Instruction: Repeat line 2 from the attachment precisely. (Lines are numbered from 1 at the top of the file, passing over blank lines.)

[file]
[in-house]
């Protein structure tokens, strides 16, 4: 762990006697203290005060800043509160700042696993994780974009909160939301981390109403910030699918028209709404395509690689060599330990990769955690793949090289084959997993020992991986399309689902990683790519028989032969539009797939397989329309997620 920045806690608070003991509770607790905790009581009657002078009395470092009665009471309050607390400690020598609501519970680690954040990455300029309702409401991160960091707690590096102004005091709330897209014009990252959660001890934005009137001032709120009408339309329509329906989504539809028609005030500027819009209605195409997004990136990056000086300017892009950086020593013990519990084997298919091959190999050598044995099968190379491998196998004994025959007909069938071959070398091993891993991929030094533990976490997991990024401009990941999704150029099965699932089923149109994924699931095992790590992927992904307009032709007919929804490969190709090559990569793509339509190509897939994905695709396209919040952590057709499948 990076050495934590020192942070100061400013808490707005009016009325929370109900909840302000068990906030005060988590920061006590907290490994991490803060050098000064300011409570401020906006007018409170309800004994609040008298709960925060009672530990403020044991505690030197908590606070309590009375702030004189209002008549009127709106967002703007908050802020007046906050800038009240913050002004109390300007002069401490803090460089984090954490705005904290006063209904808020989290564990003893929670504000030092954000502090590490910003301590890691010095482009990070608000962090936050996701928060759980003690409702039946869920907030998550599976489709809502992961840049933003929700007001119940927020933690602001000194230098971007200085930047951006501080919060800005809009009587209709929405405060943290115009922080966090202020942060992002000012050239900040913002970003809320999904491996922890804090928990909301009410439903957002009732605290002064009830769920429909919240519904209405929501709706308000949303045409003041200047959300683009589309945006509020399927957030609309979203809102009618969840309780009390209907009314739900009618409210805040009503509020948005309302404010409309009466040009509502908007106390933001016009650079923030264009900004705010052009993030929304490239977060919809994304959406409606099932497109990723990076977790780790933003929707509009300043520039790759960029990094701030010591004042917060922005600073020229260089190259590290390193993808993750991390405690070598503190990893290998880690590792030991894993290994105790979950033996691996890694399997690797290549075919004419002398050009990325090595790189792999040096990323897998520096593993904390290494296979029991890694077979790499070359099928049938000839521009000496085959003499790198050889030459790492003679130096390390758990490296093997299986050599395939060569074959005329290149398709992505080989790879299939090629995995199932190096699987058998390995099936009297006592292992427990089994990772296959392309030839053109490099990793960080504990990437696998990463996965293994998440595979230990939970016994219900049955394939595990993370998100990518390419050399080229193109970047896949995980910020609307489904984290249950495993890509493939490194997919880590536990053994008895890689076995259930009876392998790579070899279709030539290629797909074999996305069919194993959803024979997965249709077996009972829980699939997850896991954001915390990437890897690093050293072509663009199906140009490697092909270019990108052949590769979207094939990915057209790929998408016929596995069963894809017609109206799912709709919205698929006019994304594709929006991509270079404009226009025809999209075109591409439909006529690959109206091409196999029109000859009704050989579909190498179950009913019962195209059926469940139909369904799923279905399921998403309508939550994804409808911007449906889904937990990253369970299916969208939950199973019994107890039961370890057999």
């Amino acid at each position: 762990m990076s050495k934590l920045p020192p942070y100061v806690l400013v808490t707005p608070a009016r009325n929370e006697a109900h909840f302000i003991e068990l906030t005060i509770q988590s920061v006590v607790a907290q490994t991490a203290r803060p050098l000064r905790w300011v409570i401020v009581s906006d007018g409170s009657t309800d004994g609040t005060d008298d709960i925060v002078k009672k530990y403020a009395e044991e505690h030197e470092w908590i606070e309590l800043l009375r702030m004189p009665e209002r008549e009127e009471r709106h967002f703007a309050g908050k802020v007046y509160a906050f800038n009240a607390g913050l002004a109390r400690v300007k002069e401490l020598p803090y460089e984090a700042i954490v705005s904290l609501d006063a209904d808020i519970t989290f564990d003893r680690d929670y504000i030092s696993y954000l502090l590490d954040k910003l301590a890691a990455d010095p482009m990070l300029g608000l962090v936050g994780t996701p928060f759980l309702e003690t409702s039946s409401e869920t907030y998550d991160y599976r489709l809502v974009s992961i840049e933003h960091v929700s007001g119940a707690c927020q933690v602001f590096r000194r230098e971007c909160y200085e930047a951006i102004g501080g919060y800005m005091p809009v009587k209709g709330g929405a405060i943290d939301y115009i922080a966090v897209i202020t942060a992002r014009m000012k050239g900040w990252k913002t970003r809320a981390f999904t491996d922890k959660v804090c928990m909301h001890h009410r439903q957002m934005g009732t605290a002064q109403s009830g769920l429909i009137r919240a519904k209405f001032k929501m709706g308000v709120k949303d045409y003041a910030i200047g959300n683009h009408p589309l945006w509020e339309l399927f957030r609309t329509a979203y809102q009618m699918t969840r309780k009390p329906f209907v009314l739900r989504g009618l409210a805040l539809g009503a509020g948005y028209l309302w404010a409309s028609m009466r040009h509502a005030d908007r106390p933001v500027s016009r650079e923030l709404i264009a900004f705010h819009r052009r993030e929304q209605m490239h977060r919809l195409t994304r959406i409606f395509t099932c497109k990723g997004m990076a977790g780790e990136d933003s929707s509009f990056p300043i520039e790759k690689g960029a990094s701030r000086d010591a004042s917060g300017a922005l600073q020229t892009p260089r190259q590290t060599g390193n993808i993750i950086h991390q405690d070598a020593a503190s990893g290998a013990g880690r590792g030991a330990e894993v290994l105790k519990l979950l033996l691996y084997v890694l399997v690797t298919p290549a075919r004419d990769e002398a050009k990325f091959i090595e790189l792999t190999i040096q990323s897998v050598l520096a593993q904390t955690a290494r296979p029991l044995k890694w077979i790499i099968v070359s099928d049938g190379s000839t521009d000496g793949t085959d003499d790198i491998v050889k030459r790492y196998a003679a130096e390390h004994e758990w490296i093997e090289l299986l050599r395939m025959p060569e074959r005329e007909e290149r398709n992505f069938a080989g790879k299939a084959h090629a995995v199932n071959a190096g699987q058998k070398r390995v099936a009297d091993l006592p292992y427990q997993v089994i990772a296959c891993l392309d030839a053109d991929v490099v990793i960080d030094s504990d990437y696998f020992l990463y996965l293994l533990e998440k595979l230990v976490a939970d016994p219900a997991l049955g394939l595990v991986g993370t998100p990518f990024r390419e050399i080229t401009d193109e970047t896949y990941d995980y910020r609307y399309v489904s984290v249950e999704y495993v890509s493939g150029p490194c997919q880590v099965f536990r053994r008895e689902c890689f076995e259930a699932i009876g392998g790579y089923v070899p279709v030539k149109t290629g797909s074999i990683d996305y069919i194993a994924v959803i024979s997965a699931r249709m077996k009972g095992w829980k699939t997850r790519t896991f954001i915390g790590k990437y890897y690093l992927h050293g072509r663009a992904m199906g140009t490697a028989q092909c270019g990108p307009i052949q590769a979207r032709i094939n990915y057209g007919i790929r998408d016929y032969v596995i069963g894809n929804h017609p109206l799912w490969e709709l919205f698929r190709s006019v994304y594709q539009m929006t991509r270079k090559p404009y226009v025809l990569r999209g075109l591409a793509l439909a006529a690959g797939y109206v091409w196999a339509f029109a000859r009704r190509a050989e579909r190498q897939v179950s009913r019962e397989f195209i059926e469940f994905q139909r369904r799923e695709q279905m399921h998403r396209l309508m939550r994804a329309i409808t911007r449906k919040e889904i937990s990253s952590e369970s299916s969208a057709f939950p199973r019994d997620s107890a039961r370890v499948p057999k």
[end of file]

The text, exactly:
């Protein structure tokens, strides 16, 4: 762990006697203290005060800043509160700042696993994780974009909160939301981390109403910030699918028209709404395509690689060599330990990769955690793949090289084959997993020992991986399309689902990683790519028989032969539009797939397989329309997620 920045806690608070003991509770607790905790009581009657002078009395470092009665009471309050607390400690020598609501519970680690954040990455300029309702409401991160960091707690590096102004005091709330897209014009990252959660001890934005009137001032709120009408339309329509329906989504539809028609005030500027819009209605195409997004990136990056000086300017892009950086020593013990519990084997298919091959190999050598044995099968190379491998196998004994025959007909069938071959070398091993891993991929030094533990976490997991990024401009990941999704150029099965699932089923149109994924699931095992790590992927992904307009032709007919929804490969190709090559990569793509339509190509897939994905695709396209919040952590057709499948 990076050495934590020192942070100061400013808490707005009016009325929370109900909840302000068990906030005060988590920061006590907290490994991490803060050098000064300011409570401020906006007018409170309800004994609040008298709960925060009672530990403020044991505690030197908590606070309590009375702030004189209002008549009127709106967002703007908050802020007046906050800038009240913050002004109390300007002069401490803090460089984090954490705005904290006063209904808020989290564990003893929670504000030092954000502090590490910003301590890691010095482009990070608000962090936050996701928060759980003690409702039946869920907030998550599976489709809502992961840049933003929700007001119940927020933690602001000194230098971007200085930047951006501080919060800005809009009587209709929405405060943290115009922080966090202020942060992002000012050239900040913002970003809320999904491996922890804090928990909301009410439903957002009732605290002064009830769920429909919240519904209405929501709706308000949303045409003041200047959300683009589309945006509020399927957030609309979203809102009618969840309780009390209907009314739900009618409210805040009503509020948005309302404010409309009466040009509502908007106390933001016009650079923030264009900004705010052009993030929304490239977060919809994304959406409606099932497109990723990076977790780790933003929707509009300043520039790759960029990094701030010591004042917060922005600073020229260089190259590290390193993808993750991390405690070598503190990893290998880690590792030991894993290994105790979950033996691996890694399997690797290549075919004419002398050009990325090595790189792999040096990323897998520096593993904390290494296979029991890694077979790499070359099928049938000839521009000496085959003499790198050889030459790492003679130096390390758990490296093997299986050599395939060569074959005329290149398709992505080989790879299939090629995995199932190096699987058998390995099936009297006592292992427990089994990772296959392309030839053109490099990793960080504990990437696998990463996965293994998440595979230990939970016994219900049955394939595990993370998100990518390419050399080229193109970047896949995980910020609307489904984290249950495993890509493939490194997919880590536990053994008895890689076995259930009876392998790579070899279709030539290629797909074999996305069919194993959803024979997965249709077996009972829980699939997850896991954001915390990437890897690093050293072509663009199906140009490697092909270019990108052949590769979207094939990915057209790929998408016929596995069963894809017609109206799912709709919205698929006019994304594709929006991509270079404009226009025809999209075109591409439909006529690959109206091409196999029109000859009704050989579909190498179950009913019962195209059926469940139909369904799923279905399921998403309508939550994804409808911007449906889904937990990253369970299916969208939950199973019994107890039961370890057999």